NABO Chairman’s report from the AGM

The 22nd Annual General Meeting was held on 16th November 2013.

The guest speakers were Adam Comerford and Emily Crisp from the CRT Hydrology section. They gave an excellent presentation and then ran working sessions on their current thinking on water management. We all thoroughly valued their attendance and found the presentation both informative and enlightening. It was so reassuring to hear how CRT is approaching this issue.

Richard Parry CRT CEO also attended and met members and our excellent hosts at the Wolverhampton Boat Club.

Council elections took place and these will be the subject of a separate announcement.

The Chairman delivered his annual report, and it can be read below.

Good morning.

I will start with the core internal issues that we face in running the Association. Last year we faced a substantial deficit. Your Council had already taken action to reduce costs, and seek alternative income such as advertising in NABO News. We can see that this has had the desired effect. However our cost of producing the NABO news and operational costs exceeded the membership subscription, and it was decided to increase this for the first time in many years. This took place in April this year. Your Council was all too aware that we ran the risk of a major loss of membership. This has not proved to be the case, and although our numbers are down slightly, I do have to express my appreciation to all those loyal members who have stuck with us in these challenging times.

In 2013, NABO representatives have attended a range of consultation meetings with  CRT and EA, BSS, and other user groups, both nationally and locally. This is the core work of the Association, monitoring what is going on, reading the papers, listening to the presentations and making considered comments both in writing and at meetings. There have been times when we have not been able to attend meetings, particularly regional events like user group meetings. I appeal to all members to contact their regional reps, and arrange to go to these meeting, so that we can understand the local issues, and steer the Association with the benefit of this knowledge. This is really important when CRT are undertaking local initiatives, which will have national implications.

Returning to the Association, I have to express all our appreciation to regional representatives and to Council for their continued time and efforts. We are still down in numbers on Council and this is a critical issue. We are fortunate to have had three new members this year, Jane, Mark and Mike and all three are contributing significantly to the ideas and work. Two of our long term Council members have decided not to stand this year, but we hope that we can retain them as regional representatives and for their expertise. Simon Robbins has been on Council for more than ten years, and has been a key person in all matters on moorings and the London scene. His recent contribution to the GLA enquiry into moorings was a master class in boater representation. As a result of his actions this year, CRT are now listing on the web the court judgments made. Previously these were not disclosed, and boaters were unable to view and understand what Courts were saying.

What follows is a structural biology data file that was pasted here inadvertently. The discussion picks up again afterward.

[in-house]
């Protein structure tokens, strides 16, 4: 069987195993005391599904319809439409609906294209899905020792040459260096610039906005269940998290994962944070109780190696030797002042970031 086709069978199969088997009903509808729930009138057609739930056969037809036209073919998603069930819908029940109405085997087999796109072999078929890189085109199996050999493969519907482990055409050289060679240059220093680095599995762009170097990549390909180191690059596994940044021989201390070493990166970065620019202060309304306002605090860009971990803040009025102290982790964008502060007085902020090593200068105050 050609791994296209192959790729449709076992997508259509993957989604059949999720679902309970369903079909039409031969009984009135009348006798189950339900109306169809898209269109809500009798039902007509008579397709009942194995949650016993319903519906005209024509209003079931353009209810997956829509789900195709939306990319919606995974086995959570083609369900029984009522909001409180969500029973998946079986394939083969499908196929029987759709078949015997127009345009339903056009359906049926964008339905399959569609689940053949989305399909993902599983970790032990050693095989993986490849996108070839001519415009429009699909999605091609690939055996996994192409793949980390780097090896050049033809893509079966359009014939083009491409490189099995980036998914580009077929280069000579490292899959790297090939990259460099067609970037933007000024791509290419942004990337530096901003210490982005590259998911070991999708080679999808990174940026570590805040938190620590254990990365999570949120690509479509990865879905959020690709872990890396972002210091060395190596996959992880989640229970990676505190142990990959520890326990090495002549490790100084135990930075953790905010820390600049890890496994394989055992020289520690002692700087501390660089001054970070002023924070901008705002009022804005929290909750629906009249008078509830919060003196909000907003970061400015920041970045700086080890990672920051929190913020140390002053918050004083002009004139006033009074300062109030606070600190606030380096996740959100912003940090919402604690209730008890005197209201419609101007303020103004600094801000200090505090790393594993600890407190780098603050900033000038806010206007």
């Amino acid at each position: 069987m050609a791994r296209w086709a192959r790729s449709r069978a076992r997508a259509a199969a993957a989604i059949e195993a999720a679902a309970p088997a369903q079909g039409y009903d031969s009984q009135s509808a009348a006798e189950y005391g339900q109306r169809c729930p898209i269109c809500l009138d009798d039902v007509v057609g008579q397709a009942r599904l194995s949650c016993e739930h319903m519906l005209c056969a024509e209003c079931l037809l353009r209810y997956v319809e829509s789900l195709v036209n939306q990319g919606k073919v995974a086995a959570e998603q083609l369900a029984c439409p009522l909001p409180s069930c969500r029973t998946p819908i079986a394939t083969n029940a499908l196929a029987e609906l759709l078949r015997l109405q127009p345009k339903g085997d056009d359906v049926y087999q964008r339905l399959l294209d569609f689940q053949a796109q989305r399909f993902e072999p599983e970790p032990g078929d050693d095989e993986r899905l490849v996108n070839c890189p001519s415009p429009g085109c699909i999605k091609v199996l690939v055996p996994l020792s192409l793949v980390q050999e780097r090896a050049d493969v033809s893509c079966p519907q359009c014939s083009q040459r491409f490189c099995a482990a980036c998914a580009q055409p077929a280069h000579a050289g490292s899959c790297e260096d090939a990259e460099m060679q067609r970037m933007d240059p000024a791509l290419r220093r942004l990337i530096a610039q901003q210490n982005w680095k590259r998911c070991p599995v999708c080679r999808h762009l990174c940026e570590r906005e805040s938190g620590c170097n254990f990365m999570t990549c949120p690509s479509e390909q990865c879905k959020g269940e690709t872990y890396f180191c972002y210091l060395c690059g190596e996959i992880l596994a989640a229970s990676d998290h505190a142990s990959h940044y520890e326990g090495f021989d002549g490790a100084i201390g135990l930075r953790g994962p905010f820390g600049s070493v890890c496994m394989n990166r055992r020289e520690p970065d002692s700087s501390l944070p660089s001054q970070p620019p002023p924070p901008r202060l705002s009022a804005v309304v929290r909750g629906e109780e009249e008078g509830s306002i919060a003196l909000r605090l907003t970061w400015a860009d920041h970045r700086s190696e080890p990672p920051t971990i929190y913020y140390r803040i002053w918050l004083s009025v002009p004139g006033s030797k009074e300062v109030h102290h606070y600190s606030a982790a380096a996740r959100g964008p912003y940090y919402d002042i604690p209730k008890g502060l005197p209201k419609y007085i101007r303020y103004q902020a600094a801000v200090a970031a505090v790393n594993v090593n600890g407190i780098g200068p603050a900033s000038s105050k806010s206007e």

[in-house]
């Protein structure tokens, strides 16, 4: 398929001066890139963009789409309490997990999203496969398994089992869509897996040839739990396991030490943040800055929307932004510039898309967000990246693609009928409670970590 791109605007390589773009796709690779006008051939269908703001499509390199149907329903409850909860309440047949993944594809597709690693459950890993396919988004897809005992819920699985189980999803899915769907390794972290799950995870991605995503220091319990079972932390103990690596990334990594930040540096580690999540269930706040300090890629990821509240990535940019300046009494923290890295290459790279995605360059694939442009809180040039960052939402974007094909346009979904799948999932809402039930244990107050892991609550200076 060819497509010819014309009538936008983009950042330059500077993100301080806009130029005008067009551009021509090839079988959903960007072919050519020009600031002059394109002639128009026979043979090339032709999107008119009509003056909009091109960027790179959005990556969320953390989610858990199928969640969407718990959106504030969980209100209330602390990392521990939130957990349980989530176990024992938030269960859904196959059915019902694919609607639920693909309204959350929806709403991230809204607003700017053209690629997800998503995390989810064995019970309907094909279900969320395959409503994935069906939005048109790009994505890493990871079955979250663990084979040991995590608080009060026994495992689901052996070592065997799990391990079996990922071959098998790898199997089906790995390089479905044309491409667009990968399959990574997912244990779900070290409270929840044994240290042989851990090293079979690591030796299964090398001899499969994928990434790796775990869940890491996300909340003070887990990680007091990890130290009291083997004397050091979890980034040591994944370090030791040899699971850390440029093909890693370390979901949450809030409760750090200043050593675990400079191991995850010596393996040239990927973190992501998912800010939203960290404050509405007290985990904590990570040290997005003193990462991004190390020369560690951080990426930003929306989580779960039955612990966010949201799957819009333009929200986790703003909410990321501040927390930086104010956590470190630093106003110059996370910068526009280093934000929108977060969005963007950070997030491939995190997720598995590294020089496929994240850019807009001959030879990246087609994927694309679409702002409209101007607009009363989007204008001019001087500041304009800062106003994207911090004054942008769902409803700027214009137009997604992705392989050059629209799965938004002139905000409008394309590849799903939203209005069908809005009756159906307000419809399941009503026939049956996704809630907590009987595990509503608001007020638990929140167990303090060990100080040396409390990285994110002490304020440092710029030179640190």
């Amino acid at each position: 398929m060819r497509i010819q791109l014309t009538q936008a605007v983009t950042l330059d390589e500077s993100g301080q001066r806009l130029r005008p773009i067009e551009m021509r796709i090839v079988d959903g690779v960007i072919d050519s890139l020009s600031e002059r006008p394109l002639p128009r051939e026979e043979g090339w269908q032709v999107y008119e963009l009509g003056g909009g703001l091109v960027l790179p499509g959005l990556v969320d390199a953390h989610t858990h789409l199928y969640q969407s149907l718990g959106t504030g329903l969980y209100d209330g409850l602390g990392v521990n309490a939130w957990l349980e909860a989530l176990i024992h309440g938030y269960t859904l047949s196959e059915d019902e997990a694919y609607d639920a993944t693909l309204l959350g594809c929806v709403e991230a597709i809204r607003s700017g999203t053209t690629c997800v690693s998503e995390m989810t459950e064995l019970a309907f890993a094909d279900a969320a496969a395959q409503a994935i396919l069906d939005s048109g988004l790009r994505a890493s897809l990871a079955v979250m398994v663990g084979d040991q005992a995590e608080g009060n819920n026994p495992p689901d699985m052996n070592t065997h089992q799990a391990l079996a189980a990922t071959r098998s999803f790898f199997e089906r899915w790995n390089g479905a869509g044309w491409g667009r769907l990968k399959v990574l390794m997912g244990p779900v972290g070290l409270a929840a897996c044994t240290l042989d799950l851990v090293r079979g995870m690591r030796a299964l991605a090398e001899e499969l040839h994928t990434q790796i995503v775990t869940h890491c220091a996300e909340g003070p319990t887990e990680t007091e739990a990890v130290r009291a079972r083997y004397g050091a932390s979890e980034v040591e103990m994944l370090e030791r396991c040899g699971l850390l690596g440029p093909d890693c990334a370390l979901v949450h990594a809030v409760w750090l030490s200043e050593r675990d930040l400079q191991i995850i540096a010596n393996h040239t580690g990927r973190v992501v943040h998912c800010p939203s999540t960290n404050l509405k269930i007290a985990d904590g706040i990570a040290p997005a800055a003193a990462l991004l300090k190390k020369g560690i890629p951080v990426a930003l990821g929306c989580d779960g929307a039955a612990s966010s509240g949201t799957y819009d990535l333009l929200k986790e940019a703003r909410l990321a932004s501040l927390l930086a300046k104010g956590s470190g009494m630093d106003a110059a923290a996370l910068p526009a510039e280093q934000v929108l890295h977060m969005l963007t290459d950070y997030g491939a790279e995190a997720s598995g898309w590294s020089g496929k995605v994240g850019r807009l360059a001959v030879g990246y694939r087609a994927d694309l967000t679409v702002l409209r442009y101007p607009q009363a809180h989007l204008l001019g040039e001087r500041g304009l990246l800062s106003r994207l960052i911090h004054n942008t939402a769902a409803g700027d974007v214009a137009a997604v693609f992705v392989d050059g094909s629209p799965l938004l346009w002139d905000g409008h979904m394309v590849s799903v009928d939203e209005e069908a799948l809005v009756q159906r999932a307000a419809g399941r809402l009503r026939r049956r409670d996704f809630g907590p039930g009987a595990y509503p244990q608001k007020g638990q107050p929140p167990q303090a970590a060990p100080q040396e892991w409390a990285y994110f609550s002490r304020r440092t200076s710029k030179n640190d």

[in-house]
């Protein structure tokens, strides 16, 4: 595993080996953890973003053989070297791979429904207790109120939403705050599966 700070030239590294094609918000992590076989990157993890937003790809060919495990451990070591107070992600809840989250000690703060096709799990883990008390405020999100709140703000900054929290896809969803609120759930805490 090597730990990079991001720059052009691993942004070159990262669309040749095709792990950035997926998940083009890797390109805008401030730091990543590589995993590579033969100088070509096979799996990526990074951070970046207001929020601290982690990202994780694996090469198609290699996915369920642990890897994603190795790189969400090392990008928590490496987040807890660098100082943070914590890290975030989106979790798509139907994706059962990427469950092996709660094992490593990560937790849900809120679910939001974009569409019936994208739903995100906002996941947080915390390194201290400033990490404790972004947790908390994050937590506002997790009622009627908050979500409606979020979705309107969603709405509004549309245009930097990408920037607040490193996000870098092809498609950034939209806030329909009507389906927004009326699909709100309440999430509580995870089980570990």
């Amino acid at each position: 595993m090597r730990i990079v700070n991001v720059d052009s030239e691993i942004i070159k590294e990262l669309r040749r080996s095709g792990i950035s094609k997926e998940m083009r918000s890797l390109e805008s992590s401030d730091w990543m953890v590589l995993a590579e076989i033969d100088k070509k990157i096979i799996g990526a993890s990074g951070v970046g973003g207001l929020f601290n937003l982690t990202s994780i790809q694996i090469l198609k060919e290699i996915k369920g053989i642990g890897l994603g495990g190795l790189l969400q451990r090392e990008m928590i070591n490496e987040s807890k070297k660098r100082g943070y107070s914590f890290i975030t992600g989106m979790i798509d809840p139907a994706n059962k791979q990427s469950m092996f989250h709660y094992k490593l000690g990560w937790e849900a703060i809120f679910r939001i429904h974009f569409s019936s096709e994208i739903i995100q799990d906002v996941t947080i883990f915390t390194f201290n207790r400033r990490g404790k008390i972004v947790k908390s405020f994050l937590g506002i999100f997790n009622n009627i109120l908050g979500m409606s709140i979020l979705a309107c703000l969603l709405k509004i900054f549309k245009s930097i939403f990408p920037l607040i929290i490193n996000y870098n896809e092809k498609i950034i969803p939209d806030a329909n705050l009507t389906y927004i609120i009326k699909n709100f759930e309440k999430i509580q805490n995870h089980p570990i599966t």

Richard has also been on Council for 10 years, and general secretary for 5. He and I have worked together in my period as Chairman and I cannot speak highly enough of his efforts and contribution. In the last couple of years he has been responsible for getting the advertising sponsorship that has done much to bridge the financial gap.

But our Council numbers are less again and it is not nearly enough. Last year I said that if we could not replenish Council with a flow of new faces to take on the work, then we faced a bleak future. Please do come to a meeting and see what it is all about and how you can contribute.

Our administration and accounts have been carried out by Melanie Darlington for many years. She has said that she wishes to stop next year and we have the task of building a new team to do this work. This will inevitably mean changes to the way we manage membership, with new people and systems to mobilise. I am still looking for volunteers for this work, hoping to build a team around a web based system so that the full workload does not fall on one person. Can you help with this? I would appeal to members to take responsibility for managing the subscriptions. Melanie spends a considerable time and effort managing wrong or late payments.

Our membership numbers are still dropping a little and my thanks go to all those who have recruited new members. Some churn of membership is a fact of life for all organisations. New members usually join us by the web site and PayPal, so we are not printing membership forms as in the past. We have some new flyers to hand out and if you would take a few, and recruit a few members, all to the good. We did not attend Crick again this year for the second year, partly because Council members were not available for the four days, and anyway we doubted the cost effectiveness of this. It is more than £1000 to attend, and we suspect that many of the recruits gained from these exercises do not stay long-term, perhaps only one year. With universal tight budgets a fact of life, there remains an issue over short-term gratification, which we do not offer, and we cannot compete with the blogs and professional waterways press. But we know that steady representative pressure over a long period can have an effect on navigation authorities, and this is our strength and success. The launch of the ACC is an interesting development, and we may loose some recruitment opportunity here, but overall this does not concern me. NABO is a broad church, and has always worked well alongside the smaller specialist organisations like RBOA , TBA and DBA. I wish them well.